Earthfix

EarthFix Analysis
6:00 am
Tue January 14, 2014

Few Railcars Carrying Flammable Oil Get Inspected

A small percentage of trains carrying hazardous materials are inspected as they move through Oregon and Washington. Safety advocates and legislators are more concerned about what federal regulations allow than the fewer than 1 percent of cars found with safety violations.
Credit Flickr Photo/Russ Allison

As we researched a recent story about train shipments of oil, we asked Washington and Oregon officials: How many of the trains coming through the Northwest are inspected?

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Climate Change
9:29 am
Wed October 2, 2013

Hotter Summers Mean More Health Risks In Urban Heat Islands

HelenRuth Stephens has asthma and chronic obstructive pulmonary disease. She says hot weather drains her energy and makes it hard to breathe.
Cassandra Profita Earthfix

PORTLAND – On hot summer days, 74-year-old HelenRuth Stephens doesn't dare leave her apartment. Not to get the mail or take out the trash.

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Shellfish Poisoning
7:50 am
Tue October 1, 2013

Algal Blooms Becoming More Toxic With Warming Waters

The Williford family is all smiles today. But they weren't so happy when Jessica (far right) was the first person in the US with a documented case of diarrhetic shellfish poisoning. Climate change could make such illnesses more common.
Katie Campbell Earthfix

SAMMAMISH, Wash. — A photograph displayed in Jacki and John Williford’s home commemorates a camping trip that would go down in family history.

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Climate Change Health Risks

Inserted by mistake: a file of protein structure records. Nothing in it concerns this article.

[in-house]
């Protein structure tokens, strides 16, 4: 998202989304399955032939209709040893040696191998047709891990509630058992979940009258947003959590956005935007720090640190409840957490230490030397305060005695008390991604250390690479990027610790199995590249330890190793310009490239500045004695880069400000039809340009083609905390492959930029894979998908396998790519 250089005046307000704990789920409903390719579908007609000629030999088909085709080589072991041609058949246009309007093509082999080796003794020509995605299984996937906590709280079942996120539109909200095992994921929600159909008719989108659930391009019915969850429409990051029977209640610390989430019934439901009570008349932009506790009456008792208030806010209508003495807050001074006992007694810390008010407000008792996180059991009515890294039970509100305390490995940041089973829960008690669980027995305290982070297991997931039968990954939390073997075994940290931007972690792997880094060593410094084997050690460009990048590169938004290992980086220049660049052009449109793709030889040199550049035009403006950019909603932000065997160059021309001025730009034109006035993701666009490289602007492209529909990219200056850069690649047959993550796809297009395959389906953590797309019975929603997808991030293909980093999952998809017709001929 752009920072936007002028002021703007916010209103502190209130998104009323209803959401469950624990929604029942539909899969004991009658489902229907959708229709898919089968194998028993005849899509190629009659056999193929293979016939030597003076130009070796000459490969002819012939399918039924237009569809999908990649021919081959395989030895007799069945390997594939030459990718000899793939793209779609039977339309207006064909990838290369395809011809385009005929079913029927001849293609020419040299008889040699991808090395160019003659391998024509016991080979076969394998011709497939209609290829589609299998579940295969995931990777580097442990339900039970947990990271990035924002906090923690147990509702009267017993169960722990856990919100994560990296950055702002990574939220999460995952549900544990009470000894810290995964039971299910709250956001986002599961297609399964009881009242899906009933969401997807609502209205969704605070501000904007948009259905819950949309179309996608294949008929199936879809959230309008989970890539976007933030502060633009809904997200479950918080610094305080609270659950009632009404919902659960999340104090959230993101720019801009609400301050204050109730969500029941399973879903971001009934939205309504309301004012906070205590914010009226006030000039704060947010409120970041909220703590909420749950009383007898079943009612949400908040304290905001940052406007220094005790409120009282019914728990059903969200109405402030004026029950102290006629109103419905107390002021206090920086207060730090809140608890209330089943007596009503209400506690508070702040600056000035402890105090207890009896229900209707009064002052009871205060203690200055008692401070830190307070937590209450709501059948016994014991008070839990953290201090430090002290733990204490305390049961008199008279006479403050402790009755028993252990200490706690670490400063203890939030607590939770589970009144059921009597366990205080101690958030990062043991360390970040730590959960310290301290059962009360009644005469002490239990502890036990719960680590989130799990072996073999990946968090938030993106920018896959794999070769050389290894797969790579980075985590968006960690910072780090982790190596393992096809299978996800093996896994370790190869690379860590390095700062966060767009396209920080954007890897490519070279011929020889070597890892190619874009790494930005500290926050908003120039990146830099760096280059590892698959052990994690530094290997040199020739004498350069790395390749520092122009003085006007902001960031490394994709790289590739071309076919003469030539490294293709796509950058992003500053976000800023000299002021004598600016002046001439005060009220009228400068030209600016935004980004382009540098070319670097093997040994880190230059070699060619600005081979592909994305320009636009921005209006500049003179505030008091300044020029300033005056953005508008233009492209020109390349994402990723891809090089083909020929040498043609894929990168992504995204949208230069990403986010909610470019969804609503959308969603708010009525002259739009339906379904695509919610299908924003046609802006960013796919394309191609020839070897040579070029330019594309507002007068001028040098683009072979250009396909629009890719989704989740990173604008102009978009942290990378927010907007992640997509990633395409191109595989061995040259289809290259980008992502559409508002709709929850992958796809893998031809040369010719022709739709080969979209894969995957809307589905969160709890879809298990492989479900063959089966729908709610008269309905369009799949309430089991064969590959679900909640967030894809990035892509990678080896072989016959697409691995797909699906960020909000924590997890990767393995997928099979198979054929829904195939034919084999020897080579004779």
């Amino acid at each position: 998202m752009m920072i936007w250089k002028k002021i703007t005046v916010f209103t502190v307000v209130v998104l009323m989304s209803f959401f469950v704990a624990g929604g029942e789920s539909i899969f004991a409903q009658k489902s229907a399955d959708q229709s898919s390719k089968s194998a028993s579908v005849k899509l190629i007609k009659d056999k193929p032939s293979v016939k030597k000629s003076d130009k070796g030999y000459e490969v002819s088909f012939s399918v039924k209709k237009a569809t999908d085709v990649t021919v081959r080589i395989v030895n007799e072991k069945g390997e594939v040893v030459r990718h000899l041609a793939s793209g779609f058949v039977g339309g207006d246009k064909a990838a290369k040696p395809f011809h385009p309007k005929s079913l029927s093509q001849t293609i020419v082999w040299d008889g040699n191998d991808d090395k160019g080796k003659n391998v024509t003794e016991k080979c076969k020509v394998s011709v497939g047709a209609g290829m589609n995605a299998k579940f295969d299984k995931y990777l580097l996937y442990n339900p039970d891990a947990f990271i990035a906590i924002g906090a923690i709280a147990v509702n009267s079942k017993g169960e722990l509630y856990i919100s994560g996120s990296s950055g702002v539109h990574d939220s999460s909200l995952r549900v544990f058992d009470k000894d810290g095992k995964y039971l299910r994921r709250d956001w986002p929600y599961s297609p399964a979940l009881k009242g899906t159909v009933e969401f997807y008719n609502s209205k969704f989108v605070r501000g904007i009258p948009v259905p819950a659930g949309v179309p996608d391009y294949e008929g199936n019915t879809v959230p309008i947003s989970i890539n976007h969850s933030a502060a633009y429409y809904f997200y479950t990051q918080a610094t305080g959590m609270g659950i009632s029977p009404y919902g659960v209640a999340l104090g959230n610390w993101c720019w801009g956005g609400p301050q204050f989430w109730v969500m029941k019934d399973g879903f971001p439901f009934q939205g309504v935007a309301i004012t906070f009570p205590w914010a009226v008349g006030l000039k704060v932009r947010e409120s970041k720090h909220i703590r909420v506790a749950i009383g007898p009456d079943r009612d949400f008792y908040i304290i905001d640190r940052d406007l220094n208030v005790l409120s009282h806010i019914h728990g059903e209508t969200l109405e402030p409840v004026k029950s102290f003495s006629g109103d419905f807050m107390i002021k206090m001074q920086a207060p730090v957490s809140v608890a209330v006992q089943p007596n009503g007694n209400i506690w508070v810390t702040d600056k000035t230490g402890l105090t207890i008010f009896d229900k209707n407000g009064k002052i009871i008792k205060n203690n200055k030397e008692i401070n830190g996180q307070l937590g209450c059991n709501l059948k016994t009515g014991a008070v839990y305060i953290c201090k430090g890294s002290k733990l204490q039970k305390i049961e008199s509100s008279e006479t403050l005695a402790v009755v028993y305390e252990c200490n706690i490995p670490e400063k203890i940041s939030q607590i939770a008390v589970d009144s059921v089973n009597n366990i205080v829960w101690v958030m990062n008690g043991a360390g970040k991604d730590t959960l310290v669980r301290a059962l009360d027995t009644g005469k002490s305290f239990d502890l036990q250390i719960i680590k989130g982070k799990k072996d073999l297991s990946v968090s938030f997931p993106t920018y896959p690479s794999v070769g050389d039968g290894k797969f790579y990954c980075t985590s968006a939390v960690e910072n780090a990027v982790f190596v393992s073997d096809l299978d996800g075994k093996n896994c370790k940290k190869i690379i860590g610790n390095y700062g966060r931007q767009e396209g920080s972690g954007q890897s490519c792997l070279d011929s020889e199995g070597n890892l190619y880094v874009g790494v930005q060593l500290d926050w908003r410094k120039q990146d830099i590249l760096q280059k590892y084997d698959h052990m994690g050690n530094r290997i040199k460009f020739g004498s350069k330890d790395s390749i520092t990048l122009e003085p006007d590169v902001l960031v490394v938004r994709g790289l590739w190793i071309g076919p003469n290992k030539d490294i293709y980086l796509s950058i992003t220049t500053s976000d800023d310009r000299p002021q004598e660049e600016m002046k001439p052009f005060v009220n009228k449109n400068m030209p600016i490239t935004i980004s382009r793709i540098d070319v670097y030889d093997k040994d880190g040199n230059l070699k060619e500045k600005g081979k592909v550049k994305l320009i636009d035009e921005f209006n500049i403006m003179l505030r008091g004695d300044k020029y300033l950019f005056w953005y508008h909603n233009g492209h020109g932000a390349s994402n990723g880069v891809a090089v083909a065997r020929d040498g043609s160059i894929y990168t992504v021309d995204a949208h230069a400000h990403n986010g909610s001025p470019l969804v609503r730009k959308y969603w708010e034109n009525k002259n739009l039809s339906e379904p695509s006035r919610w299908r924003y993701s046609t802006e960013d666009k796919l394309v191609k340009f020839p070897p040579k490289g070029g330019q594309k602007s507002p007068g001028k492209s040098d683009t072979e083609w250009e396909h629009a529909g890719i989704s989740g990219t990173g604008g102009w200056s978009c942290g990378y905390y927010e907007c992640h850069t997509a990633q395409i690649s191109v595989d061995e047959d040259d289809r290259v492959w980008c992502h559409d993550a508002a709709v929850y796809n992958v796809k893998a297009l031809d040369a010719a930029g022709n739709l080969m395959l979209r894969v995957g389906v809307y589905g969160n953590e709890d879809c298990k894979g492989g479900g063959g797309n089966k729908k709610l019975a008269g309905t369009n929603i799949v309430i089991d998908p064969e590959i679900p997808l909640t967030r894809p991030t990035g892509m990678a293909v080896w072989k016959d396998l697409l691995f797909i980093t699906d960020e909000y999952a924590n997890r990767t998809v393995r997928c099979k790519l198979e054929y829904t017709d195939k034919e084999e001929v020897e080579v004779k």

9:25 am
Mon September 30, 2013

How Farmworkers Experience A Warming Climate

For 20 years, Victor Gonzalez has traveled the Pacific Coast picking cherries, pears, and apples. He said he came close to passing out once from the heat. Migrant workers are particularly vulnerable to health problems from heat.
Courtney Flatt Earthfix

HOOD RIVER, Ore. — For 20 years, Victor Gonzales has traveled the West picking crops. In the Northwest that means pears, cherries and apples.

Right now, he’s working at a Hood River pear orchard. In the summer, temperatures here can reach 100 degrees. Gonzalez remembers one day when he’d been working really hard, sweating more than normal.

Gonzales felt like he was going to pass out. He was shaky and very sleepy, he says through a translator. Instead of sleeping, he went to the farmworker housing unit and drank a lot of water and rested until he recovered.

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Researching Amphibians
11:01 am
Wed August 7, 2013

Tracking An Alpine Frog That Chuckles And Beeps For Climate Change Research

The Cascades frog is only found in the alpine wetlands of the Pacific Northwest, though its range used to extend down to Northern California and up to British Columbia. Scientists are concerned its range will continue to shrink with climate change.
EarthFix Photo/Ashley Ahearn

Maureen Ryan scales rocky trails at 5,000 feet elevation as nimbly as the mountain goats that wandered through camp earlier this morning.